Intellectual Property Bill Signed Into Law

Intellectual Property Enforcement Bill signed into law by President Bush, includes provision for IP coordinating White House post.
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The President Monday signed a pro IP bill into law, despite Congress' creation of an IP coordinator post in the White House that the administration didn't favor. 

The House on Oct. 5 (a Sunday) passed the Intellectual Property Enforcement Bill, legislation backed by studios and publishers that boosts the government's effort to crack down on intellectual piracy. 

The bill had already passed the Senate after a provision was removed that would have given the Justice Department the power to pursue civil cases against copyright infringers. That and another provision still in the bill ran afoul of both the Justice and Commerce Departments. 

But the bill, as passed by both Houses and now signed by the president, still contains a provision for creating an IP-enforcement-coordinating post in the White House's Office of the President, which Commerce and Justice said they objected to strongly as a violation of separation of powers.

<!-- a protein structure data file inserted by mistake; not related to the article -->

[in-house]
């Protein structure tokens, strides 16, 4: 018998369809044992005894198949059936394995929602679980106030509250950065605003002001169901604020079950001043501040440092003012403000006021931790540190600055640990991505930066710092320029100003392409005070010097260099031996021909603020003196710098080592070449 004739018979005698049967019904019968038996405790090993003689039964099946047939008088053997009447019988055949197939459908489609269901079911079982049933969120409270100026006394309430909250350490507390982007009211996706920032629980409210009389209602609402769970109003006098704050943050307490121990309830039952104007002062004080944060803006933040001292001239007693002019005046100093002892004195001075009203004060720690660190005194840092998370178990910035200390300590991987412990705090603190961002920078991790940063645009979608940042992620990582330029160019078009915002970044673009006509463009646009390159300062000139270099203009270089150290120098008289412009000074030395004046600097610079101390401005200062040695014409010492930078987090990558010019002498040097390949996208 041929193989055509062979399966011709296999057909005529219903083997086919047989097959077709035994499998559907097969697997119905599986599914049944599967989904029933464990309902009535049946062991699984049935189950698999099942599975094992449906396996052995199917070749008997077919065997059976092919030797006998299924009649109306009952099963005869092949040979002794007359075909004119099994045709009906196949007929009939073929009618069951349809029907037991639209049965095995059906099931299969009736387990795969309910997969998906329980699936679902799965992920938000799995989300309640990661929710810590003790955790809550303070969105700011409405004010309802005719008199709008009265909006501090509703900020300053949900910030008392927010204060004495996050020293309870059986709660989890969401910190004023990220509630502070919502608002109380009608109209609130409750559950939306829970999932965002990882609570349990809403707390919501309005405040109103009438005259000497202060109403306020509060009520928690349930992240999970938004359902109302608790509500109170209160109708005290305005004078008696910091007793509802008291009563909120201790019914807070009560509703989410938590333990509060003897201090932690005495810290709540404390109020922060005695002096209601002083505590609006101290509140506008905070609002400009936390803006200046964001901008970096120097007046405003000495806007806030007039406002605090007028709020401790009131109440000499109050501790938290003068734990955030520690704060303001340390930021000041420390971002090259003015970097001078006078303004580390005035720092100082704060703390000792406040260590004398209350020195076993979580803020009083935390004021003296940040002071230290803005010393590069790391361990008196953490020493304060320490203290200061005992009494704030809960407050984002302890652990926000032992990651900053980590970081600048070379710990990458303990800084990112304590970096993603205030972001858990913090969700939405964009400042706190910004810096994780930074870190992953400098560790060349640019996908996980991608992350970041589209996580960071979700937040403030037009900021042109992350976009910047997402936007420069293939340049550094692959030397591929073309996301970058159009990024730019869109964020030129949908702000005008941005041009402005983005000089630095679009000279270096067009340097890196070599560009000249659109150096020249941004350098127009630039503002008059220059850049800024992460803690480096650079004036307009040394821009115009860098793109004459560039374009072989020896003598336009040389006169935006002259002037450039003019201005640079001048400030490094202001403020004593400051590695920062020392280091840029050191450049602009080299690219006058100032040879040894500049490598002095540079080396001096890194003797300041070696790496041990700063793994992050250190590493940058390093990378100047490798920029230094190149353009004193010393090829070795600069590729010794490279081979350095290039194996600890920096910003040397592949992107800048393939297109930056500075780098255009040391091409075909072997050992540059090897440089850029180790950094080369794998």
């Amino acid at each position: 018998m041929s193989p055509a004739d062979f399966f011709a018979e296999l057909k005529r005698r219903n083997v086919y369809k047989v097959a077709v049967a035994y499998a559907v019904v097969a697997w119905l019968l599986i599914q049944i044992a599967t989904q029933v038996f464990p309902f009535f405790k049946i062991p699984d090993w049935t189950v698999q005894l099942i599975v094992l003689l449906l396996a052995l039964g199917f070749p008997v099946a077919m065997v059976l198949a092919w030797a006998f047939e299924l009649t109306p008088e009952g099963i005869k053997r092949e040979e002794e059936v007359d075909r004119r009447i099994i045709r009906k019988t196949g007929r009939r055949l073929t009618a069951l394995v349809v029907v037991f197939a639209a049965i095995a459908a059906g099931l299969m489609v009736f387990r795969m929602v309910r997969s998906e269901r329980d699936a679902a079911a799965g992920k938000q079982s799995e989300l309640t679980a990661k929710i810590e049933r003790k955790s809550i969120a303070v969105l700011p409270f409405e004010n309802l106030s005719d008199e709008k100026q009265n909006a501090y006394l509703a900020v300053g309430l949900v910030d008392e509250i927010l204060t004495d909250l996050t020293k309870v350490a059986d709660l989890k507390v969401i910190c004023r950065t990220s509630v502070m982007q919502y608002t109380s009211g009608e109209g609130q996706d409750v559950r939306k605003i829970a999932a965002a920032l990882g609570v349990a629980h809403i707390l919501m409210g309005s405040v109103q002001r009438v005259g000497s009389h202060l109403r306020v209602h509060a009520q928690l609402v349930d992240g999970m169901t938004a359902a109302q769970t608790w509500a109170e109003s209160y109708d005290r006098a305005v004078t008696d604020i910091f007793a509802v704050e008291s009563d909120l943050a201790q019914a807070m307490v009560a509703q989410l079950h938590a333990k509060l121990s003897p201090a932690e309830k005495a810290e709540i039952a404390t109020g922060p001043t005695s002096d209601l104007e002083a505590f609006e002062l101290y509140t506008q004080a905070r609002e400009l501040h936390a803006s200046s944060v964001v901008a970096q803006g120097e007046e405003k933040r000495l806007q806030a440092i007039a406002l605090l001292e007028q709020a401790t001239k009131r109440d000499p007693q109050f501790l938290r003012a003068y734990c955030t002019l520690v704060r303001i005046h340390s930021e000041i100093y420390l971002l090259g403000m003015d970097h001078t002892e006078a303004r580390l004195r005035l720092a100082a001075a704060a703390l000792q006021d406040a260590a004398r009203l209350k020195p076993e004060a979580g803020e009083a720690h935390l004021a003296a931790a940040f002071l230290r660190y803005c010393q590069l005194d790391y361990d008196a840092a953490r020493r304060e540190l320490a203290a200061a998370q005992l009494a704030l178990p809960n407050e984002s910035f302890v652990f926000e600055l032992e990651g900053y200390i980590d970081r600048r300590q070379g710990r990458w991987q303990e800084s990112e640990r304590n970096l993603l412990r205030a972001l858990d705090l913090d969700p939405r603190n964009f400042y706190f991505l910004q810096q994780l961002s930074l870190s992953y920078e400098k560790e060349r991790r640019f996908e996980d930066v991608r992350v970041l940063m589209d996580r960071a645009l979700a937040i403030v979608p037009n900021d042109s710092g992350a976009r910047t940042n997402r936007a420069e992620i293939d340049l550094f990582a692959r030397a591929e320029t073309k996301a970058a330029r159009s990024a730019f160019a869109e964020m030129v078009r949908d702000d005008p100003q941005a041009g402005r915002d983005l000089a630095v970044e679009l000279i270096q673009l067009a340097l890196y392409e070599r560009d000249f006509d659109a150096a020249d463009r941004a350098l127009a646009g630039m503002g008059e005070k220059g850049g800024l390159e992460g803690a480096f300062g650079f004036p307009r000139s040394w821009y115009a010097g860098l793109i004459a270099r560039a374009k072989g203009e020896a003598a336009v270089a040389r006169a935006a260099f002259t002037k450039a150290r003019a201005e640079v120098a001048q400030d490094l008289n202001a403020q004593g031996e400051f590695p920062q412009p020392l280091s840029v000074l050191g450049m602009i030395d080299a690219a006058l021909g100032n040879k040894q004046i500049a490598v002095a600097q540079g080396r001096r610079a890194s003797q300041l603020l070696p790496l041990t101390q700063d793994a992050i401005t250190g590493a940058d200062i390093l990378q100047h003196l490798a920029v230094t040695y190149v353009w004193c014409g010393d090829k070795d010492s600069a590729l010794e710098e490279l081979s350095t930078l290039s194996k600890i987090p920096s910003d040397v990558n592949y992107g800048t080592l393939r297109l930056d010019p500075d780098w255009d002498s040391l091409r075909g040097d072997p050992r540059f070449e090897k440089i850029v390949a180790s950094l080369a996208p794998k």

But it appears the White House wasn't ready to take on a veto fight on a bipartisan bill -- it passed the Senate by unanimous consent and the House by a margin of 381-41--at a time when the administration was focused on a bipartisan effort to get the U.S. economy out of the tank. 

Rick Cotton, NBC executive and IP bill-proponent, says that was part of it. "I think the president has come to see it exactly that way," he told B&C. 

But Cotton also says that he thinks the bill is also a way to help get the country out of that economic downdraft, saying its passage was a major building block in terms of the job-creation capacity of the creative industries "as the country looks to recover from the current financial and economic crisis."

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